Like many churches since March 2020, Hope Community have had to quickly learn how to put services online and go through a steep learning curve. Services are currently being streamed live every week via Facebook where engagement has grown from 70 views per week to over 500 views. A Zoom Alpha Group has also been set up by Revd Will Abbott for people to explore questions brought up in the uncertainty of this season which are advertised through Facebook and this group is growing.

Goody Bags Hope Community

As well as being flexible in how to worship God and pray, Hope Community have been reaching out to families in need through the Love Where You Live scheme. This scheme was originally set up in Wythenshawe by The Message. During Love Where You Live weeks in Wythenshawe, volunteers have been delivering food parcels, cleaning up rubbish and even sprucing up gardens. You can read more about the Wythenshawe project on https://www.message.org.uk/love-where-you-live-2/

In Witham, volunteers gave out  over 400 goody bags and food over Christmas to families who have been really touched by this act of kindness. Donations for the foodbank are coming in regularly and there is a Just Giving ‘Love Where U Live’ fundraising page to raise money towards outreach projects to support and care for the wider community. A recent appeal has been for funds to buy treats for NHS staff to show appreciation of their frontline work. A link to give a donation to this fund can be found here.

Hope Community have plans in the pipeline to launch their own website later this year as a charitable organisation. In the meantime if you would like some more details about Hope Community which works with St. Nicolas Church, Witham, visit https://www.withamparishchurch.org.uk/

 

News from CURBS

CURBS logo

CURBS is a small Christian charity set up in 1996 in response to the need for resources and training for church-linked children’s workers in inner cities and on outer urban estates.

Like many charities we have been hit financially by COVID and they’re currently £8000 short to keep going this year. Because of this they have lauched a 100@5 campaign. They’re asking 100 members of our community to commit to giving just £5 a month to keep CURBS going. Can you help?

CURBS would like to say a huge THANK YOU to everyone who has already supported them in their 100@5 campaign. They are currently at 55 regular givers on their way to the target of 100, and your support so far has kept CURBS going through this very difficult time and will continue to do so up till Christmas so thank you!

But…

They’re not out the woods quite yet and would so love to reach the target of 100 regular givers giving £5 a month. Just 45 more people supporting CURBS in this way would make CURBS much more sustainable and pay for their development worker’s wage to the end of the financial year.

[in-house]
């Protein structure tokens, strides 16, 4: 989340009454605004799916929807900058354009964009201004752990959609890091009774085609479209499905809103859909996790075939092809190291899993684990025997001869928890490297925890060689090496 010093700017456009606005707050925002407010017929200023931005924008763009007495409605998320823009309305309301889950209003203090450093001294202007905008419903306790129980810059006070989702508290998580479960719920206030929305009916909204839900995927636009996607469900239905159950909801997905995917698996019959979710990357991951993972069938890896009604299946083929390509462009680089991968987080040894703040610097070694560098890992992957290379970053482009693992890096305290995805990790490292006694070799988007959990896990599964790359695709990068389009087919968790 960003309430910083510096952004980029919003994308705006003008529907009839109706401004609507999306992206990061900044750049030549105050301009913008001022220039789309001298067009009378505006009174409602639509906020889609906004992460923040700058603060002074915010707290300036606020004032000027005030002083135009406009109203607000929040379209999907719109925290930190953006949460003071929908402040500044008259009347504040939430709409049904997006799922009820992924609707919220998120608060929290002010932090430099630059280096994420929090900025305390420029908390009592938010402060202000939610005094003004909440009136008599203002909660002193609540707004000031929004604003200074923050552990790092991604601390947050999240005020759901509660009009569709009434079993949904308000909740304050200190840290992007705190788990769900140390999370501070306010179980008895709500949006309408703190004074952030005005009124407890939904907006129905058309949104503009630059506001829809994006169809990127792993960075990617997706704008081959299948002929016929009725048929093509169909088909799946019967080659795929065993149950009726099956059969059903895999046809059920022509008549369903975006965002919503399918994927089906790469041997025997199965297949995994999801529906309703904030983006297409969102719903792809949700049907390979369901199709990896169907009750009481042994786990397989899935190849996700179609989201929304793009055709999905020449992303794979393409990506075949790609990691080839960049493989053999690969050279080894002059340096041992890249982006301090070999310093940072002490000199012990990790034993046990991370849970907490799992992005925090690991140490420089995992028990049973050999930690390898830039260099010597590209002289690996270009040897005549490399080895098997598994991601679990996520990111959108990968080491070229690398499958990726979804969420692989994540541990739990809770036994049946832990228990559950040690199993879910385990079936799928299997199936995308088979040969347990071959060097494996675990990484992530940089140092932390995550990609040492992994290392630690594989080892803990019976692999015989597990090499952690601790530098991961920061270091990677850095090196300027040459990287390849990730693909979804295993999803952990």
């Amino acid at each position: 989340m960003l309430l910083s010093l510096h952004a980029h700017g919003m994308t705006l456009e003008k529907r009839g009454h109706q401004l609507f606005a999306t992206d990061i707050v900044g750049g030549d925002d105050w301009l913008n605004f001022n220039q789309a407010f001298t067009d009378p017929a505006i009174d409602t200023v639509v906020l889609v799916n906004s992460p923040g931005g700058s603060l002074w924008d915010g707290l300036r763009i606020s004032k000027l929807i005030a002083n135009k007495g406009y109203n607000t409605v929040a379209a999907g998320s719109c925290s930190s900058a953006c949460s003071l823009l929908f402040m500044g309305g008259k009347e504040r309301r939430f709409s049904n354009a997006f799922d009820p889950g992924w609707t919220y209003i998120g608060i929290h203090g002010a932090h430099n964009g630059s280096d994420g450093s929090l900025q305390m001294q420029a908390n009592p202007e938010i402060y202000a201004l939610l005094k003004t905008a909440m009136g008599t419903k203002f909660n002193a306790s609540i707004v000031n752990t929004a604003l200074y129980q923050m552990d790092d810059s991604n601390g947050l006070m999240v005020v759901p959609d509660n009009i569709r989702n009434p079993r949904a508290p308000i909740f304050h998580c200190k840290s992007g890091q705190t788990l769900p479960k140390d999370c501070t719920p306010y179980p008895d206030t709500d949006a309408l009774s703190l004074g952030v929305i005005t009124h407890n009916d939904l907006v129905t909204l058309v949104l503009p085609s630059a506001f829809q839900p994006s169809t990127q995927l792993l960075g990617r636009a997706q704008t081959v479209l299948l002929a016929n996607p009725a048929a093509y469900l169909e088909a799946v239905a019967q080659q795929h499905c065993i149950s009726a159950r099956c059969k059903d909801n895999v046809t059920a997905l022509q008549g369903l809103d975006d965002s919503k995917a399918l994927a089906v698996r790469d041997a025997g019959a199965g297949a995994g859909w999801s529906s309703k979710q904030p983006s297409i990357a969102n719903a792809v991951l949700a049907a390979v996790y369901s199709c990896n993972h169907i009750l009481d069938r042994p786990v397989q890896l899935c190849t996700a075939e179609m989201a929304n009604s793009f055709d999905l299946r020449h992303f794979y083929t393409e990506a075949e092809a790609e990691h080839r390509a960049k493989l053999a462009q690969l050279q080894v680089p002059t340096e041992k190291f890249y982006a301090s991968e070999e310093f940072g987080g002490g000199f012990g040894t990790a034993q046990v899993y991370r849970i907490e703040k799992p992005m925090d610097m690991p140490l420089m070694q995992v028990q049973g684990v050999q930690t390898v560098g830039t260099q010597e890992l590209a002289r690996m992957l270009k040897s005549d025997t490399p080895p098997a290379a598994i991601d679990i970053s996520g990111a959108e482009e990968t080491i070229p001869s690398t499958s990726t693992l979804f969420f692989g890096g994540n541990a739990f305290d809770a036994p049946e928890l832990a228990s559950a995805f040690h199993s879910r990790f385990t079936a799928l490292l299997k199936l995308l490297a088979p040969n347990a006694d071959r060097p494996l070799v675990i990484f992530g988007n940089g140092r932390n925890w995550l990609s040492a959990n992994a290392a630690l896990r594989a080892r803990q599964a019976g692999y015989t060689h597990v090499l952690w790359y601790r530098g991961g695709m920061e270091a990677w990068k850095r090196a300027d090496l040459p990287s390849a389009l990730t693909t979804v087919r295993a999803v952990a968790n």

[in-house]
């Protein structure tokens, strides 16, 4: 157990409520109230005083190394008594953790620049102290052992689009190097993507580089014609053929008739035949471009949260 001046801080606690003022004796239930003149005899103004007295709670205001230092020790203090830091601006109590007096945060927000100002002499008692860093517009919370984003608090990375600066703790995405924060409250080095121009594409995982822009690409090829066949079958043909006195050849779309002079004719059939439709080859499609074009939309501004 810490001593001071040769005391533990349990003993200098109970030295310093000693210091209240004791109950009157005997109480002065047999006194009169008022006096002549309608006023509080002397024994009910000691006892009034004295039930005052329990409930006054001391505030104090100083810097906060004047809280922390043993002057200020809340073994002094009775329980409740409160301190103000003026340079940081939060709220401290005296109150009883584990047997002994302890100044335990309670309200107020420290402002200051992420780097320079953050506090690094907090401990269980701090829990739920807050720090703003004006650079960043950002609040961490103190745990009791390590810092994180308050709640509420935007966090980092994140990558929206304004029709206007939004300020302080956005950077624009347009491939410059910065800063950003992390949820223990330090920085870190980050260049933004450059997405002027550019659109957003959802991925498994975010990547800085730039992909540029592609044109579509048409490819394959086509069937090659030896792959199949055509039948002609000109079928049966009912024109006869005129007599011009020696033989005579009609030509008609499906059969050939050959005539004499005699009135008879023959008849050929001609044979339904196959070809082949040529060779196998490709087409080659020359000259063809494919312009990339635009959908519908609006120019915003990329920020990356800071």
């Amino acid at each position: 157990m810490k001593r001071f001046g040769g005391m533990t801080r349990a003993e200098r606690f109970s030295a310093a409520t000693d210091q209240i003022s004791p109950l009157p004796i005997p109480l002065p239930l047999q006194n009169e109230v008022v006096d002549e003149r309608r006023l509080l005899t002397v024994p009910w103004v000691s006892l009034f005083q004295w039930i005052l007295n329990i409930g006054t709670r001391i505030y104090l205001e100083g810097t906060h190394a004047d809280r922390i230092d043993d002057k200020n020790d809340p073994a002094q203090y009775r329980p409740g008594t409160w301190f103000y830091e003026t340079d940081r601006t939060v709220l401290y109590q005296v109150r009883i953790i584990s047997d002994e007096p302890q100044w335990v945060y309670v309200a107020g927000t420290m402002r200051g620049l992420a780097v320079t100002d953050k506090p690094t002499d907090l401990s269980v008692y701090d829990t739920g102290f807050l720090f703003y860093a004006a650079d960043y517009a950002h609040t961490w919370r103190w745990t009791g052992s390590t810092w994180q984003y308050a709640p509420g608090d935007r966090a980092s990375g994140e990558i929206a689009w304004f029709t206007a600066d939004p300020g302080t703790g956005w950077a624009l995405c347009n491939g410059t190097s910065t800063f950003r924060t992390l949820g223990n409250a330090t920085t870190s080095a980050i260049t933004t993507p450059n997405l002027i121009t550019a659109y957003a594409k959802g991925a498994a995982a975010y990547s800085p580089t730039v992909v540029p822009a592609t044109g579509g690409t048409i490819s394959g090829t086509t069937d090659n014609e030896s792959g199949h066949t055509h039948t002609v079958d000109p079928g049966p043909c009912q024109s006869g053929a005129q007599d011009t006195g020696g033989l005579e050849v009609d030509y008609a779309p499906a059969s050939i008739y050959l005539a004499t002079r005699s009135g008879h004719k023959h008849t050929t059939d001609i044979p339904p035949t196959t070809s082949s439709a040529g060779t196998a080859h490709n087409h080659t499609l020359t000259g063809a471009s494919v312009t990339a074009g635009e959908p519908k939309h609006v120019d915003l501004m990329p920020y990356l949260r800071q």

So if you meant to set up regular giving but never quite got round to it, or if you know someone who would be interested in supporting them please  visit the website

CURBS News

Despite lockdown, tiers and restrictions, the HUBS continue to be busy around the UK, working out different ways of how to connect with children and families during this difficult time. From days of prayer for children, to delivering packs through doors, to patiently meeting up again slowly but surely, they’ve been inspired to hear what people are doing. You can read  Stories from Lockdown here. 


CURBS continues to be an important voice in the conversations happening around how churches are reaching in to estates. It is wonderful to see this topic being more widely talked about and we look forward to seeing where God is taking us.

We thank you for your continued support of CURBS and you’ll hear more about this from us soon!

Transforming Lives for Good relaunch Box of Hope for Winter

Transforming Lives for Good

Since COVID-19 hit the country, TLG has equipped over 200 churches to reach out to some of the most vulnerable families across the UK as part of their Box of Hope project. Over 510,000 emergency parcels have been delivered to families since the start of the pandemic.

As the 2nd lockdown meets winter TLG have relaunched the Box of Hope project. Funding, guidelines and resources which will really equip and release churches in this season can be applied for at

https://www.tlg.org.uk/more/campaigns/box-of-hope

Fundraising support for churches during COVID-19 and beyond

Ecclesiastical Insurance

During these difficult times Ecclesiastical Insurance  in collaboration with fundraising specialists, the Philanthropy Company, have put together really helpful advice and support resources to help you to fundraise for your church community.

Top tips

First of all there is a checklist of top tips for how to begin fundraising. A link to this page can be found here. You will also find a link to various databases of funders and emergency grant funders on that page. There is a search function which could help you to identify a potential funder. Some databases are free and others are available if you pay a subscription.

Build your case

Secondly, once you have decided who you are going to apply to for funding you will need to build a strong case in your application form. This will include:

  • a strong vision of what you want to achieve
  • a breakdown of costs
  • a plan of how you are going to monitor and evaluate the impact of your project.

A more comprehensive checklist can be found be found on https://www.ecclesiastical.com/church/fundraising/application-checklist/